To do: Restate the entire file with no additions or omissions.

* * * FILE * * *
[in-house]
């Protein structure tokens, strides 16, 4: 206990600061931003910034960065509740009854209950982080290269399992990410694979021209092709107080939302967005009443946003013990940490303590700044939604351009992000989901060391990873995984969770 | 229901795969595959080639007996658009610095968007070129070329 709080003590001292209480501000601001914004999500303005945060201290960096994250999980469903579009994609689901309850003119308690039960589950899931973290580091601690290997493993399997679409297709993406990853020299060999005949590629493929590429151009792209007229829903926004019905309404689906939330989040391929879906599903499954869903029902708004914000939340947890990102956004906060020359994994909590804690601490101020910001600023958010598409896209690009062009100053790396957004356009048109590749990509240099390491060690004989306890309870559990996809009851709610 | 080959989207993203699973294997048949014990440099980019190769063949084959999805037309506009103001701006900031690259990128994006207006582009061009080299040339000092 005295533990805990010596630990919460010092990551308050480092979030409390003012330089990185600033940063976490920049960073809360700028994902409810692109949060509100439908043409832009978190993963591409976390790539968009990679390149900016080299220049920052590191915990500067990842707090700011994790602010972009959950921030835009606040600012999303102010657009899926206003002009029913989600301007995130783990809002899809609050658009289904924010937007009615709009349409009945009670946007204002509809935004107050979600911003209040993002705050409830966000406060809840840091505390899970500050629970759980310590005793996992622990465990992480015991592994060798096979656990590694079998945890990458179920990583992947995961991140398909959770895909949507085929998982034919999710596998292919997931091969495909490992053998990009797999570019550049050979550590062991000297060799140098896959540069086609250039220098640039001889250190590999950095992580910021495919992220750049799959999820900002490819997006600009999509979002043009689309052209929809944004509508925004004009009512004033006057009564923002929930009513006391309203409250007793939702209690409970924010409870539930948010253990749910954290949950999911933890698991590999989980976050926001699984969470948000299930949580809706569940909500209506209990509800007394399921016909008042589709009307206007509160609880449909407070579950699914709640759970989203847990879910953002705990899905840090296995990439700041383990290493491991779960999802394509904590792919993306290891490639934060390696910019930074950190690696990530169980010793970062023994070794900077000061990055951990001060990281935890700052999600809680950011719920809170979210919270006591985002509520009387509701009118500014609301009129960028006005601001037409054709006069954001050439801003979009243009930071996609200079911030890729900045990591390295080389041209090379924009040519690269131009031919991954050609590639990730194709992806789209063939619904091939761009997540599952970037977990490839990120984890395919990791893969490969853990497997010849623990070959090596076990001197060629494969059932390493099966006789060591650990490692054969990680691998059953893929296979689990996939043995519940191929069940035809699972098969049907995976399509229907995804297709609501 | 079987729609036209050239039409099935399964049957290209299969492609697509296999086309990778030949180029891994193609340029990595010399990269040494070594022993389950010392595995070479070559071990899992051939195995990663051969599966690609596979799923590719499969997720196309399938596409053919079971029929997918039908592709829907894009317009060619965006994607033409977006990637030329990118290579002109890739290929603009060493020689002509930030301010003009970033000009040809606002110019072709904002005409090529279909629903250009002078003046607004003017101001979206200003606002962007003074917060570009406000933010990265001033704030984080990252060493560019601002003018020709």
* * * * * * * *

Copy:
[in-house]
């Protein structure tokens, strides 16, 4: 206990600061931003910034960065509740009854209950982080290269399992990410694979021209092709107080939302967005009443946003013990940490303590700044939604351009992000989901060391990873995984969770 | 229901795969595959080639007996658009610095968007070129070329 709080003590001292209480501000601001914004999500303005945060201290960096994250999980469903579009994609689901309850003119308690039960589950899931973290580091601690290997493993399997679409297709993406990853020299060999005949590629493929590429151009792209007229829903926004019905309404689906939330989040391929879906599903499954869903029902708004914000939340947890990102956004906060020359994994909590804690601490101020910001600023958010598409896209690009062009100053790396957004356009048109590749990509240099390491060690004989306890309870559990996809009851709610 | 080959989207993203699973294997048949014990440099980019190769063949084959999805037309506009103001701006900031690259990128994006207006582009061009080299040339000092 005295533990805990010596630990919460010092990551308050480092979030409390003012330089990185600033940063976490920049960073809360700028994902409810692109949060509100439908043409832009978190993963591409976390790539968009990679390149900016080299220049920052590191915990500067990842707090700011994790602010972009959950921030835009606040600012999303102010657009899926206003002009029913989600301007995130783990809002899809609050658009289904924010937007009615709009349409009945009670946007204002509809935004107050979600911003209040993002705050409830966000406060809840840091505390899970500050629970759980310590005793996992622990465990992480015991592994060798096979656990590694079998945890990458179920990583992947995961991140398909959770895909949507085929998982034919999710596998292919997931091969495909490992053998990009797999570019550049050979550590062991000297060799140098896959540069086609250039220098640039001889250190590999950095992580910021495919992220750049799959999820900002490819997006600009999509979002043009689309052209929809944004509508925004004009009512004033006057009564923002929930009513006391309203409250007793939702209690409970924010409870539930948010253990749910954290949950999911933890698991590999989980976050926001699984969470948000299930949580809706569940909500209506209990509800007394399921016909008042589709009307206007509160609880449909407070579950699914709640759970989203847990879910953002705990899905840090296995990439700041383990290493491991779960999802394509904590792919993306290891490639934060390696910019930074950190690696990530169980010793970062023994070794900077000061990055951990001060990281935890700052999600809680950011719920809170979210919270006591985002509520009387509701009118500014609301009129960028006005601001037409054709006069954001050439801003979009243009930071996609200079911030890729900045990591390295080389041209090379924009040519690269131009031919991954050609590639990730194709992806789209063939619904091939761009997540599952970037977990490839990120984890395919990791893969490969853990497997010849623990070959090596076990001197060629494969059932390493099966006789060591650990490692054969990680691998059953893929296979689990996939043995519940191929069940035809699972098969049907995976399509229907995804297709609501 | 079987729609036209050239039409099935399964049957290209299969492609697509296999086309990778030949180029891994193609340029990595010399990269040494070594022993389950010392595995070479070559071990899992051939195995990663051969599966690609596979799923590719499969997720196309399938596409053919079971029929997918039908592709829907894009317009060619965006994607033409977006990637030329990118290579002109890739290929603009060493020689002509930030301010003009970033000009040809606002110019072709904002005409090529279909629903250009002078003046607004003017101001979206200003606002962007003074917060570009406000933010990265001033704030984080990252060493560019601002003018020709």